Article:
What is Depressed
Depressed refers to a state or condition of a market, product, currency, or security characterized by slumping prices, low volumes, and lack of buyers. It usually represents a prolonged period of low prices and activity. The term may also be used in the context of the broad economy, in which case it generally refers to severely recessionary conditions.
BREAKING DOWN Depressed
A depressed market, product, currency, or security, identified through a long-term or sustained dip in the economic activity, can be regional or affect the broad economy of a nation or the world. Depressed prices can usually be found in markets after prices have run up, peaked and subsequently declined for a prolonged period. This lower economic activity is severe and longer-lasting than would happen during times of recession. During a depressed situation, prices may remain depressed for months, if not years, depending on the extent to which they had rallied beforehand, and the amount of over-capacity or excess supply.
Often the conditions which lead to the depressed market are due to activities of banking and financial crisis or the drastic change in the political structure of an area. A continued depressed market may lead to a deflationary spiral. During this downward cycle, economic output slows, and demand for investment and consumption dries up. This slowdown may lead to an overall decline in asset prices as producers are forced to liquidate inventories that people no longer want to buy.
The Downward Cycle of Depressed Markets
Depressed conditions happen in many markets and once begun, will continue as the flow of funds continues to evaporate. One prominent example was the U.S. housing market after the subprime real estate market bubble burst in 2006. Excessive real estate speculation throughout the 2000's led to a housing bubble. When the bubble burst, millions of homeowners were forced into foreclosure, creating an excess supply of homes that lasted for years. In a severely depressed market, like the U.S. real estate market from 2008 to 2012, the market is defined not just by low prices, but also by low transaction volume.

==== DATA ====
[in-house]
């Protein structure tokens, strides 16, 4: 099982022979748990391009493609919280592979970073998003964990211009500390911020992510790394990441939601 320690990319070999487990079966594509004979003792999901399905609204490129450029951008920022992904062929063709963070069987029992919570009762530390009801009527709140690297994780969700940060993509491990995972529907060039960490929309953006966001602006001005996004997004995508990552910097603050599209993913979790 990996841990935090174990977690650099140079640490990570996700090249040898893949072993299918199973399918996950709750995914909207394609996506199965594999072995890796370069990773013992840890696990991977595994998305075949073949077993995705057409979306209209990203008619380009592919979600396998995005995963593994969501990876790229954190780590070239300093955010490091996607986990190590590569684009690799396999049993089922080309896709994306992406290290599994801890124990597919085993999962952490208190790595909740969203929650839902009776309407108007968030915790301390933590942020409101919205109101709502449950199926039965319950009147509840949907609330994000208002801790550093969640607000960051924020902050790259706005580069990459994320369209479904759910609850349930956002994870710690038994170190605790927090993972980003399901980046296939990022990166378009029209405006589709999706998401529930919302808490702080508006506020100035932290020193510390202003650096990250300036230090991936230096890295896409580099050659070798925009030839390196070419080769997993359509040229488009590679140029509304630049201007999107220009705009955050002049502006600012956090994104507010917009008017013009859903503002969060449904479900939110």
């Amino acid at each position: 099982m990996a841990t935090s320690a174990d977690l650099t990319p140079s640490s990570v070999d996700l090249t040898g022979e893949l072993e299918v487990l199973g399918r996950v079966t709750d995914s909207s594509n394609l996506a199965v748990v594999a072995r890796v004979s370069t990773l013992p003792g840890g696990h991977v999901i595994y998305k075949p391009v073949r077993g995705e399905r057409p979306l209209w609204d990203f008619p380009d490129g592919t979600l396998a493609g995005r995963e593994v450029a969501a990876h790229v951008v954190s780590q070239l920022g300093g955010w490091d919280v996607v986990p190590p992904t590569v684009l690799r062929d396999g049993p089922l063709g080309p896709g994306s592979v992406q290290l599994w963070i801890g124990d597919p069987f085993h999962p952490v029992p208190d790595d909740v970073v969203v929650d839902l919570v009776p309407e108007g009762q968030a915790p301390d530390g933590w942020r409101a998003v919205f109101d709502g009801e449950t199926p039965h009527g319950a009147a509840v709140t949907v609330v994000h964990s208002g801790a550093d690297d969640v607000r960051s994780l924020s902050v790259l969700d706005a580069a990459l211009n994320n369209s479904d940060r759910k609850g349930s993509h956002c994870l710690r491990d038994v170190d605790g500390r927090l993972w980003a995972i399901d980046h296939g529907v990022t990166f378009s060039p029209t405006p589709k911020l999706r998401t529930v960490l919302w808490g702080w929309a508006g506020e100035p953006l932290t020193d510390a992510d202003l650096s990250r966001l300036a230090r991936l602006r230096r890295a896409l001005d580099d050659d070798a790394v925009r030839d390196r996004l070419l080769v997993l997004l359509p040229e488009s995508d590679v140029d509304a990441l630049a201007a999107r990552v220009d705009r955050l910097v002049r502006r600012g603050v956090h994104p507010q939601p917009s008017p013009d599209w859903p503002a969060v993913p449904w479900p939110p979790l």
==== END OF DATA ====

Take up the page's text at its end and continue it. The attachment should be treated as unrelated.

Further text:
A period of depressed asset prices can occur in any number of asset classes, from real estate to bonds to stocks. The global market for commodities is one market that saw depressed movement between 2008 and 2018. The Dow Jones UBS Commodities Index lost more than half its value, reflecting a prolonged decline in demand for raw materials.
In the case of stocks, a depressed stock is undervalued in comparison to other similar stocks in the same industry or market. Undervalued is a financial term referring to a security or other type of investment that is selling for a price presumed to be below the investment's true intrinsic value and may bring on bottom fishing investors and traders. These speculators think an asset's depressed price is temporary and the price will recover to become a profitable investment over time. Often they use either technical or fundamental analysis techniques to determine which assets to purchase.
Entire economies can also be depressed, the most famous case being the Great Depression, which lasted in the United States from 1929 until the start of World War Two. Economic depressions are characterized by a severe and prolonged contraction of economic output in a particular economy or economies and typically lead to excess supply over demand, unemployment, and bankruptcy of private businesses. They are more severe than recessions, which are less pronounced contractions that occur as a regular feature of the business cycle.
Each year, Bloomberg publishes a Misery Index where they rank nations based on levels of inflation, unemployment, and other factors. Their report from February 2018 shows Venezuela, South Africa, Argentina, and Egypt as being the most depressed economies.